Robo-advisers might offer a low-cost alternative to workingwith a traditional full-service adviser, as self-directed investors look formore guidance from their brokerage firms, according to the J.D. Power 2016 CanadianSelf-Directed Investor Satisfaction Study.
The study found that among self-directed investors, a greaterpercentage of millennials are seeking guidance, with 37% of millennialself-directed investors having a secondary full-service investment account,compared with 24% of baby boomers.
The study measures satisfaction among investors who do notwork with an adviser for their primary account with their brokerage firm acrosssix key factors: interaction, account information, trading charges and fees, productofferings, information resources and problem resolution.
National Bank of Canada unit National Bank Direct Brokerageranked highest in self-directed investor satisfaction for the secondconsecutive year, with a score of 774 on a 1,000-point scale, followed by BMOInvestorLine at 762, and CIBC Investor's Edge and RBC Direct Investing at 751.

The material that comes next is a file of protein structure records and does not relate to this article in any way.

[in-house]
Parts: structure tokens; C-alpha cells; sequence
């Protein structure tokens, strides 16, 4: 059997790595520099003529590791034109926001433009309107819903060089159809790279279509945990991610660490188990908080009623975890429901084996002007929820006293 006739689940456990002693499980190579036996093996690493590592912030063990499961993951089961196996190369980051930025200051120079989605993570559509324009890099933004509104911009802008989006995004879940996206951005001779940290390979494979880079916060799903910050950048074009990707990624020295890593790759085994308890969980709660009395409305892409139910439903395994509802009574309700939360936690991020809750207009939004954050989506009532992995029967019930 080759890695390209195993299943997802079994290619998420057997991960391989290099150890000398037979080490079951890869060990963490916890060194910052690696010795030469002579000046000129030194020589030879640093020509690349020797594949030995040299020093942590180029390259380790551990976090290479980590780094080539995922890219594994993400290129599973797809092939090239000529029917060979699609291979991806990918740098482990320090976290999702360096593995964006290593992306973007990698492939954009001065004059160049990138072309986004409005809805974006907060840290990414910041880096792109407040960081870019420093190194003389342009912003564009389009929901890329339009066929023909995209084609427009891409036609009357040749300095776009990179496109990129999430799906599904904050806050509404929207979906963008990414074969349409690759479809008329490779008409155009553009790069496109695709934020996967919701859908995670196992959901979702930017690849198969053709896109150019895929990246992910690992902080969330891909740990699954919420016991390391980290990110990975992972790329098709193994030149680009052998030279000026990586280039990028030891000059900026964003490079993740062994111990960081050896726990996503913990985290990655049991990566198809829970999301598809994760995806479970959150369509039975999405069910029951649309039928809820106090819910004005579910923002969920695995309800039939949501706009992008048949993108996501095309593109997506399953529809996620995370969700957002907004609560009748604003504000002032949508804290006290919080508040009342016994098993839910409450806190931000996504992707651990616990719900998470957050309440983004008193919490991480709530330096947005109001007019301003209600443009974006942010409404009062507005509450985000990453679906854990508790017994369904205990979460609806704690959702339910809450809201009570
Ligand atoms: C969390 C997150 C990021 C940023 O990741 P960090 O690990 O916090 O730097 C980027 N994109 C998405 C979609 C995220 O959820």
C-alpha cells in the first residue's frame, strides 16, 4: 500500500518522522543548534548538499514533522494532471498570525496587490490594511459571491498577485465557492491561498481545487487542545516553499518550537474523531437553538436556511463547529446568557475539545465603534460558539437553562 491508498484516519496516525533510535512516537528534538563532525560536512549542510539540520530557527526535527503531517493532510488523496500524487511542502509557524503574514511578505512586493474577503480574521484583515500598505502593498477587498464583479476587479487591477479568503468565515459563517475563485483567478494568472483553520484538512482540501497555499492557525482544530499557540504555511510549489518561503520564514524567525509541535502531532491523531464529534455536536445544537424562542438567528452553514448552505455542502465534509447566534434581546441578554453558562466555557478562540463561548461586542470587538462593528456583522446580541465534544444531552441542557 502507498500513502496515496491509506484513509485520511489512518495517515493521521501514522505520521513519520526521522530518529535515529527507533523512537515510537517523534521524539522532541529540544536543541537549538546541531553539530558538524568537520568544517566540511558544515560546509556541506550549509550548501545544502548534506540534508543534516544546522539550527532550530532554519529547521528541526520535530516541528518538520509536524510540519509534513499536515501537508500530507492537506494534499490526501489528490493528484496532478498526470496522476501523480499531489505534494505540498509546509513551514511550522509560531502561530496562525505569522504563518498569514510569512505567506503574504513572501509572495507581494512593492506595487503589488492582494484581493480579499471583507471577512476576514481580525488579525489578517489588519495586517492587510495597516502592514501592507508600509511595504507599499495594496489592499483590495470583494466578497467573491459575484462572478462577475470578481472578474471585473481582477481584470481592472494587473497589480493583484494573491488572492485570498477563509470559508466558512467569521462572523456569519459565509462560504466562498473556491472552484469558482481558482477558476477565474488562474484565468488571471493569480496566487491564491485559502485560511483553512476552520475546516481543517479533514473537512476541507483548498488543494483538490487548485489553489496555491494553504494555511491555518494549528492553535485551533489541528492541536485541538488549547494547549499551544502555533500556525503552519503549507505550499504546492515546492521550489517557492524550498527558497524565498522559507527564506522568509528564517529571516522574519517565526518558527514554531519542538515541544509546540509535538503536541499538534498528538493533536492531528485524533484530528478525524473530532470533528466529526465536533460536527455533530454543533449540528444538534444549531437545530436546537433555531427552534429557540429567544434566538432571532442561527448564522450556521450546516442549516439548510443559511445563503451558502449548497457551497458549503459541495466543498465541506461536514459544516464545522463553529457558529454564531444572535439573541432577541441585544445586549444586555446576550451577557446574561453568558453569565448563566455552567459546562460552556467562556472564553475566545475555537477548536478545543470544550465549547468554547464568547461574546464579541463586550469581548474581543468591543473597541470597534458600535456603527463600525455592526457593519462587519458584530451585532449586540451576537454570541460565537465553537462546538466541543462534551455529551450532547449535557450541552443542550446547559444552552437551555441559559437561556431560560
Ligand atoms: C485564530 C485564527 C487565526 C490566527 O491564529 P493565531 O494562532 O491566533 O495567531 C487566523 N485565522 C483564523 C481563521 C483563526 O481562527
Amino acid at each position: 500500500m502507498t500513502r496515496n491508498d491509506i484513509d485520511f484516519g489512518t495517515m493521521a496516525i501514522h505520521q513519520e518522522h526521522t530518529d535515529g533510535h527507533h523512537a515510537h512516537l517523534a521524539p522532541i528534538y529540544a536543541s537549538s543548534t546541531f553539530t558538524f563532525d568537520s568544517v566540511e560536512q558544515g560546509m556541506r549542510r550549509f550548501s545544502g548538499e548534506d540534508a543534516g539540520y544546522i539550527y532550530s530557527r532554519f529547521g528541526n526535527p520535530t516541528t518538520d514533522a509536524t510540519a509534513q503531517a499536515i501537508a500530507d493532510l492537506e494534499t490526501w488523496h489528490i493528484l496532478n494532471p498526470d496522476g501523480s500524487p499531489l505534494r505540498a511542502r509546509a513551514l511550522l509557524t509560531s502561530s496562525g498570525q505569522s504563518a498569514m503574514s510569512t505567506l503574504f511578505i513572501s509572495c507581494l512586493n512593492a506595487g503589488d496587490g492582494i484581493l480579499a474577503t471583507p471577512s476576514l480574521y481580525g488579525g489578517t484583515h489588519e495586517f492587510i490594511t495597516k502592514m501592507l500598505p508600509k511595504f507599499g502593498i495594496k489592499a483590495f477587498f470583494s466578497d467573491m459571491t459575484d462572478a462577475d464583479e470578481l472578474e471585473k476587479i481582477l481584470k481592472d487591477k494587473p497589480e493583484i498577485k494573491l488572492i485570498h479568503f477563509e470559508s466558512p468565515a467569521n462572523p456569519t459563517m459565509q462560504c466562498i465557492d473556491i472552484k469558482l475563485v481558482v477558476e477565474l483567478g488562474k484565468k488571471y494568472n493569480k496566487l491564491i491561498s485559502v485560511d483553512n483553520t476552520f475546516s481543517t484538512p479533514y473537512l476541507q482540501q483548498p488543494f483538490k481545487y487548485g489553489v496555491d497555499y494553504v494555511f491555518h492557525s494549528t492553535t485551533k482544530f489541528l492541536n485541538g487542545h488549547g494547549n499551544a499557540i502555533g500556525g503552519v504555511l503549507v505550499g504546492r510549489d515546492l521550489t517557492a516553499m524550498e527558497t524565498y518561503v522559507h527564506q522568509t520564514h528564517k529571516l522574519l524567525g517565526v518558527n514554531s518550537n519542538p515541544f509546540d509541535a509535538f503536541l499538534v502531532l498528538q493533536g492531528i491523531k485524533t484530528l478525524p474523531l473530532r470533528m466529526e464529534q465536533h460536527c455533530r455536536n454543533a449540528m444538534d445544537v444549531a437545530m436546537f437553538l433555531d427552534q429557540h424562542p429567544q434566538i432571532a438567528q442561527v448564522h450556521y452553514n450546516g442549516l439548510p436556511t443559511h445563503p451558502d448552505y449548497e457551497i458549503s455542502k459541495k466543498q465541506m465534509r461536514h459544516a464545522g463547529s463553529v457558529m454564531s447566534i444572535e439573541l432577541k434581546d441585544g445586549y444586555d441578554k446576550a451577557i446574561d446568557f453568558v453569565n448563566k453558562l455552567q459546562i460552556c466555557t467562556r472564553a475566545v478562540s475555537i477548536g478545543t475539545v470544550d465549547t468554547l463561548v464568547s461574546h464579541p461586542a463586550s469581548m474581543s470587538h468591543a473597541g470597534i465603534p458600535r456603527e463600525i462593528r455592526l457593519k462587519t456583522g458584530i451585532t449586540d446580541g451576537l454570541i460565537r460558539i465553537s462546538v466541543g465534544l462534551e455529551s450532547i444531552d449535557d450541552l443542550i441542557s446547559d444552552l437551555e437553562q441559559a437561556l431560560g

The study found that robo-advisers have the highest appealamong millennials, now the largest segment of the workforce, with 66% ofmillennial investors indicating interest in robo-advice compared with 54% ofall investors. Among those millennials who have used robo-advice, 54% areeither equally satisfied or more satisfied with their robo-advisers as withtheir primary self-directed firm.
The study also noted that Canada's Client RelationshipManagement regulatory initiative made little progress in terms of increasingtransparency and investors' understanding of fees. In 2016, 39% ofself-directed investors said they had a complete understanding of the feescharged to them, compared with the same in 2012.
Fifty-nine percent of millennials said they would switch toself-directed providers from full-service advisers if dissatisfied with theirfees, compared with 49% of baby boomers.